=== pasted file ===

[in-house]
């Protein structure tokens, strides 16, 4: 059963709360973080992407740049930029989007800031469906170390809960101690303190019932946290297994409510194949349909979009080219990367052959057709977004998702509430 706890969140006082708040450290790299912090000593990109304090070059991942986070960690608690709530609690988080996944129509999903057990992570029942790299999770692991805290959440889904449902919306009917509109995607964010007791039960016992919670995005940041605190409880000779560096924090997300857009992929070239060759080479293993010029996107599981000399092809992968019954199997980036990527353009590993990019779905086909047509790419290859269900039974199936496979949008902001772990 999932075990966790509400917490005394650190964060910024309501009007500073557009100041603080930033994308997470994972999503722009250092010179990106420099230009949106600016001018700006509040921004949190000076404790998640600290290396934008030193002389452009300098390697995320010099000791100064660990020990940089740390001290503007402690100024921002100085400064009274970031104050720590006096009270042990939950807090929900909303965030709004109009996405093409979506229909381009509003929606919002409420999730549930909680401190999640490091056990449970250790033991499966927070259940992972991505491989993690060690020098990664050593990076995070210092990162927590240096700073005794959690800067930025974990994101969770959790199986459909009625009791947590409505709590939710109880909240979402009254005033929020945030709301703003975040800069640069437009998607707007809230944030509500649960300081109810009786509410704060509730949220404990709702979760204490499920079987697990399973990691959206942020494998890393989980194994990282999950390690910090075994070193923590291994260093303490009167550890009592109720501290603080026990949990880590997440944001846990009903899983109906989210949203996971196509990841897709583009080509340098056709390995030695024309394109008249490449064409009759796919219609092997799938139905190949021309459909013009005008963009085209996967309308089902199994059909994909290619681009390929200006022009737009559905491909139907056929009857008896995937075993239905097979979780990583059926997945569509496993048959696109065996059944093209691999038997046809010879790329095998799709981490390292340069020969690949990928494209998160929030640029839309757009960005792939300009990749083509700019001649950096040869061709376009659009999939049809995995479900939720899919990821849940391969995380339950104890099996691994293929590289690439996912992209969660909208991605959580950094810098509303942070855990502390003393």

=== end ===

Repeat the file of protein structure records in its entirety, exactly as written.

[in-house]
């Protein structure tokens, strides 16, 4: 059963709360973080992407740049930029989007800031469906170390809960101690303190019932946290297994409510194949349909979009080219990367052959057709977004998702509430 706890969140006082708040450290790299912090000593990109304090070059991942986070960690608690709530609690988080996944129509999903057990992570029942790299999770692991805290959440889904449902919306009917509109995607964010007791039960016992919670995005940041605190409880000779560096924090997300857009992929070239060759080479293993010029996107599981000399092809992968019954199997980036990527353009590993990019779905086909047509790419290859269900039974199936496979949008902001772990 999932075990966790509400917490005394650190964060910024309501009007500073557009100041603080930033994308997470994972999503722009250092010179990106420099230009949106600016001018700006509040921004949190000076404790998640600290290396934008030193002389452009300098390697995320010099000791100064660990020990940089740390001290503007402690100024921002100085400064009274970031104050720590006096009270042990939950807090929900909303965030709004109009996405093409979506229909381009509003929606919002409420999730549930909680401190999640490091056990449970250790033991499966927070259940992972991505491989993690060690020098990664050593990076995070210092990162927590240096700073005794959690800067930025974990994101969770959790199986459909009625009791947590409505709590939710109880909240979402009254005033929020945030709301703003975040800069640069437009998607707007809230944030509500649960300081109810009786509410704060509730949220404990709702979760204490499920079987697990399973990691959206942020494998890393989980194994990282999950390690910090075994070193923590291994260093303490009167550890009592109720501290603080026990949990880590997440944001846990009903899983109906989210949203996971196509990841897709583009080509340098056709390995030695024309394109008249490449064409009759796919219609092997799938139905190949021309459909013009005008963009085209996967309308089902199994059909994909290619681009390929200006022009737009559905491909139907056929009857008896995937075993239905097979979780990583059926997945569509496993048959696109065996059944093209691999038997046809010879790329095998799709981490390292340069020969690949990928494209998160929030640029839309757009960005792939300009990749083509700019001649950096040869061709376009659009999939049809995995479900939720899919990821849940391969995380339950104890099996691994293929590289690439996912992209969660909208991605959580950094810098509303942070855990502390003393």